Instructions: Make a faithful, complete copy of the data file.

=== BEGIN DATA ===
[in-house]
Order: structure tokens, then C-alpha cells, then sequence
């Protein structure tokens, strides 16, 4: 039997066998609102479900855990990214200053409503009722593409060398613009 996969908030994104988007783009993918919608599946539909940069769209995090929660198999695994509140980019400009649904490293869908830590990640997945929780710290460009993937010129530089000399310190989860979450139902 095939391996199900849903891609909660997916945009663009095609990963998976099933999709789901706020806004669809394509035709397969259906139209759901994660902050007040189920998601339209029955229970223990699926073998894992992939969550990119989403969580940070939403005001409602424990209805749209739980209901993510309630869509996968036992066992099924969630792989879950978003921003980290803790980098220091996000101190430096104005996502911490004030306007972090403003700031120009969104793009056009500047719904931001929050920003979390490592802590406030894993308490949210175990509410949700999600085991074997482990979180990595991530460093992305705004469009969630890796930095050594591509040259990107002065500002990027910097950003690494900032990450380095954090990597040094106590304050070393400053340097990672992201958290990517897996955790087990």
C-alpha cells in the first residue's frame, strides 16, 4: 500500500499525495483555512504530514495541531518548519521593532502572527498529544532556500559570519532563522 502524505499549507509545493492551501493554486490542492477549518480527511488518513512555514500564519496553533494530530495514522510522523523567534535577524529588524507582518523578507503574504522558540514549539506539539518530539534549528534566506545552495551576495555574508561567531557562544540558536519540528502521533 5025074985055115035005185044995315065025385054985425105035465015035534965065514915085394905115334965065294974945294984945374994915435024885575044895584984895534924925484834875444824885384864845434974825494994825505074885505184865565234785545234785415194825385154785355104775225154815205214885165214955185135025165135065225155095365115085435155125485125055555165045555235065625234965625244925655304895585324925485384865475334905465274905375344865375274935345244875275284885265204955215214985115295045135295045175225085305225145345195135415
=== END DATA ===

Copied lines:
[in-house]
Order: structure tokens, then C-alpha cells, then sequence
């Protein structure tokens, strides 16, 4: 039997066998609102479900855990990214200053409503009722593409060398613009 996969908030994104988007783009993918919608599946539909940069769209995090929660198999695994509140980019400009649904490293869908830590990640997945929780710290460009993937010129530089000399310190989860979450139902 095939391996199900849903891609909660997916945009663009095609990963998976099933999709789901706020806004669809394509035709397969259906139209759901994660902050007040189920998601339209029955229970223990699926073998894992992939969550990119989403969580940070939403005001409602424990209805749209739980209901993510309630869509996968036992066992099924969630792989879950978003921003980290803790980098220091996000101190430096104005996502911490004030306007972090403003700031120009969104793009056009500047719904931001929050920003979390490592802590406030894993308490949210175990509410949700999600085991074997482990979180990595991530460093992305705004469009969630890796930095050594591509040259990107002065500002990027910097950003690494900032990450380095954090990597040094106590304050070393400053340097990672992201958290990517897996955790087990």
C-alpha cells in the first residue's frame, strides 16, 4: 500500500499525495483555512504530514495541531518548519521593532502572527498529544532556500559570519532563522 502524505499549507509545493492551501493554486490542492477549518480527511488518513512555514500564519496553533494530530495514522510522523523567534535577524529588524507582518523578507503574504522558540514549539506539539518530539534549528534566506545552495551576495555574508561567531557562544540558536519540528502521533 5025074985055115035005185044995315065025385054985425105035465015035534965065514915085394905115334965065294974945294984945374994915435024885575044895584984895534924925484834875444824885384864845434974825494994825505074885505184865565234785545234785415194825385154785355104775225154815205214885165214955185135025165135065225155095365115085435155125485125055555165045555235065625234965625244925655304895585324925485384865475334905465274905375344865375274935345244875275284885265204955215214985115295045135295045175225085305225145345195135415